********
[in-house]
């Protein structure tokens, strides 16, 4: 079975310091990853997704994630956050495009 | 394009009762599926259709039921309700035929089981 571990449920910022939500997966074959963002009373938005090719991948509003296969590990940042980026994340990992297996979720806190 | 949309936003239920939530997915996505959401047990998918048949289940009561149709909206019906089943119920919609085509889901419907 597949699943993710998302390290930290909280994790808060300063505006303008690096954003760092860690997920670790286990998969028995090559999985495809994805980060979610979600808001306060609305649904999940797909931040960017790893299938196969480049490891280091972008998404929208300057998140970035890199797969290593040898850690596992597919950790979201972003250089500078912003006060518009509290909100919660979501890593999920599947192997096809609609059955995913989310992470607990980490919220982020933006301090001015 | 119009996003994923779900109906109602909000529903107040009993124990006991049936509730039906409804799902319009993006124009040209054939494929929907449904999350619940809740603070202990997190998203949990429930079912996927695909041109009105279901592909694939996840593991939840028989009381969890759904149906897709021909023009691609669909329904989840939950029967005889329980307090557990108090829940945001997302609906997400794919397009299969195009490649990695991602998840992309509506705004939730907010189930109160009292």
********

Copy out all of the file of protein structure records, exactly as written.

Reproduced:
[in-house]
């Protein structure tokens, strides 16, 4: 079975310091990853997704994630956050495009 | 394009009762599926259709039921309700035929089981 571990449920910022939500997966074959963002009373938005090719991948509003296969590990940042980026994340990992297996979720806190 | 949309936003239920939530997915996505959401047990998918048949289940009561149709909206019906089943119920919609085509889901419907 597949699943993710998302390290930290909280994790808060300063505006303008690096954003760092860690997920670790286990998969028995090559999985495809994805980060979610979600808001306060609305649904999940797909931040960017790893299938196969480049490891280091972008998404929208300057998140970035890199797969290593040898850690596992597919950790979201972003250089500078912003006060518009509290909100919660979501890593999920599947192997096809609609059955995913989310992470607990980490919220982020933006301090001015 | 119009996003994923779900109906109602909000529903107040009993124990006991049936509730039906409804799902319009993006124009040209054939494929929907449904999350619940809740603070202990997190998203949990429930079912996927695909041109009105279901592909694939996840593991939840028989009381969890759904149906897709021909023009691609669909329904989840939950029967005889329980307090557990108090829940945001997302609906997400794919397009299969195009490649990695991602998840992309509506705004939730907010189930109160009292």